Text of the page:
You Can’t Divorce the Dog: A True Love Story

He might be gone now, but he isn’t really gone. Dogs can’t just be gone.

Even when they run away.

Even when they die, man.

Max was already the guy in her life when I met the woman I married a decade ago. And so much has happened, so many memories have come and gone, that for me to sit here and try and write about them now seems almost impossible.

But Max was special.

Everyone thinks that about their dogs and so that’s why it’s true, you see. It’s almost like human beings don’t quite have that magic sense or that perfect chip up in their head to ever fully comprehend the power of specific love affairs in other people’s lives.

Some of us try, I guess. But after a while, most of us just forget all about that. We latch onto the stories of love that we can identify with because we can see ourselves in there somehow. Mostly though, we sit at our work desks doing absolutely nothing, scrolling down the various cyber feeds we scroll down, and we see that someone else’s dog has died, or that their husband is sick, or that their kids are playing in a pile of leaves/tossing big fistfuls of them up into a perfectly filtered Instagram afternoon sky, and the moment hits us as something we recognize and maybe acknowledge with a quick jab to the “Like” button.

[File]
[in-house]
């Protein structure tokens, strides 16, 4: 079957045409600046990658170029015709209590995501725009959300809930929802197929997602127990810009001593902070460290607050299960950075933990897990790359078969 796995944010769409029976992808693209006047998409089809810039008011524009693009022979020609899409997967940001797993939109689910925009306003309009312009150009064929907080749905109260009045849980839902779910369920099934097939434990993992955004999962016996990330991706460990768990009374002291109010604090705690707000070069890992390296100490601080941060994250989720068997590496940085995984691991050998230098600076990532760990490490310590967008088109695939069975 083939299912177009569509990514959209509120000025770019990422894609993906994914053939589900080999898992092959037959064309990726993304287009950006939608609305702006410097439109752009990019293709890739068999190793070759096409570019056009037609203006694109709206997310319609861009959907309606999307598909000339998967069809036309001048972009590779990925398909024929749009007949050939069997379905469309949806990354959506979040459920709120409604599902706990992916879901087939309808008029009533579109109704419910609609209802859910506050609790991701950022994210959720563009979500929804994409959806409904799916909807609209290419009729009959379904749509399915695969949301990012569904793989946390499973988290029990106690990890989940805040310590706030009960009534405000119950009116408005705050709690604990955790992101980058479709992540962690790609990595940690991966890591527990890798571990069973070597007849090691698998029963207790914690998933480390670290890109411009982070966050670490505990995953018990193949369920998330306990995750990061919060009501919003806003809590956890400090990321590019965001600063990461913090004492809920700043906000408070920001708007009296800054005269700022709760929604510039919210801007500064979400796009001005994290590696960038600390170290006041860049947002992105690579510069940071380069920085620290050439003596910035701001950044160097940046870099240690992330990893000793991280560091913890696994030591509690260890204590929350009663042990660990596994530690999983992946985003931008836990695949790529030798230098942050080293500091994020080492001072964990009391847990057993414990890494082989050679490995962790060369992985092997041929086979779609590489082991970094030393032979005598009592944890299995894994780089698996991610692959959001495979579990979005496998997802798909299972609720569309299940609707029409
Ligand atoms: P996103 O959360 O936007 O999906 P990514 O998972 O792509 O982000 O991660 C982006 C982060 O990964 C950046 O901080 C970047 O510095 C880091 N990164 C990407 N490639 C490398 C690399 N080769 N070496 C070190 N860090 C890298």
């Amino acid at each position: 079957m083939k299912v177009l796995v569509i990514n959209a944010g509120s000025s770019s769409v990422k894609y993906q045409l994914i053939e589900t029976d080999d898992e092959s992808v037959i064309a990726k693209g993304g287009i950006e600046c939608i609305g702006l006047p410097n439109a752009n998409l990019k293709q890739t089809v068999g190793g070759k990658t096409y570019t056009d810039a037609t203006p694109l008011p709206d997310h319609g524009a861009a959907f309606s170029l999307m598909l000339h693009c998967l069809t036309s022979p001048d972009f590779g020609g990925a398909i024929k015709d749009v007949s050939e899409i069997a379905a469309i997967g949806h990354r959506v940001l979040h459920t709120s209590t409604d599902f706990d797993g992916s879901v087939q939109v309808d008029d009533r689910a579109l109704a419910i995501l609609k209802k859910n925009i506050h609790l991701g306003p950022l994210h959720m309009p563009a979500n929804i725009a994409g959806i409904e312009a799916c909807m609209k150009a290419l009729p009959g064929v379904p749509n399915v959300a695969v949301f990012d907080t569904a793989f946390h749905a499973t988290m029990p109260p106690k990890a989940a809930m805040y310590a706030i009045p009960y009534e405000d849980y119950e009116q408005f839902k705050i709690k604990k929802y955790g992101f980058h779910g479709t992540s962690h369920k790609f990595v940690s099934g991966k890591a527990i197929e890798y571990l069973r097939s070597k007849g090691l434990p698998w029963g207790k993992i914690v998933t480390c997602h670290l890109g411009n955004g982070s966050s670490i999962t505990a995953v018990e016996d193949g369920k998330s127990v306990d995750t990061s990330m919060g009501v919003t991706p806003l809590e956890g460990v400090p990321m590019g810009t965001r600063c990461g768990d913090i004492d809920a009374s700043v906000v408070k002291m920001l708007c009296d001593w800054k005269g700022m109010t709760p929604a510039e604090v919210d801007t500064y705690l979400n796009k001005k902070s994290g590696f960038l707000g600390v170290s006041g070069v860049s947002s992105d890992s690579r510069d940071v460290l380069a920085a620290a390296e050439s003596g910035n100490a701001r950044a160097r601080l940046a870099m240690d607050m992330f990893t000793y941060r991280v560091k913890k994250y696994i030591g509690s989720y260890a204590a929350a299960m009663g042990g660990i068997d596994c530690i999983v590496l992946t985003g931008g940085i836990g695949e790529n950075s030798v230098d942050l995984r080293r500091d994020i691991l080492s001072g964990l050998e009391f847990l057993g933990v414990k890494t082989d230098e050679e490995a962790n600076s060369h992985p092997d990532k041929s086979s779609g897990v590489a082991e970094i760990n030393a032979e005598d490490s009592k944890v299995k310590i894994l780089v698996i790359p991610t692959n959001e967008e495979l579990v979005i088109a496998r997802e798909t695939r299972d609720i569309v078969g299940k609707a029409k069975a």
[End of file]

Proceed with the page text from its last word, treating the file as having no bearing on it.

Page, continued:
And, maybe, just maybe, if we’re feeling a little like Ghandi, if we’ve had enough coffee to be waking up the Buddha, we even leave a brief comment.

Sorry for your loss.

So cute.

You are all in my thoughts and prayers.

I’m here for you.

It makes sense. And it’s all we can do, really. A passing nod at someone else’s joy or pain, at their hope or their suffering, it’s all we can do to just catch their eye as we pass one another the way we pass one another anymore. Hell, we’re escalator people doing our own thing. We’re moving between floors without even trying.

But when it’s us, when it’s me or you in the middle of so much happiness, or so much hurt, everything is so different. We’re the stars in our own galaxy and I dig that. And that’s why every dog is the best damn one who ever lived. Because he was. In that particular galaxy, he really really was.

Oh, Max.

I cry just typing your name. I love you so much, buddy. We both did.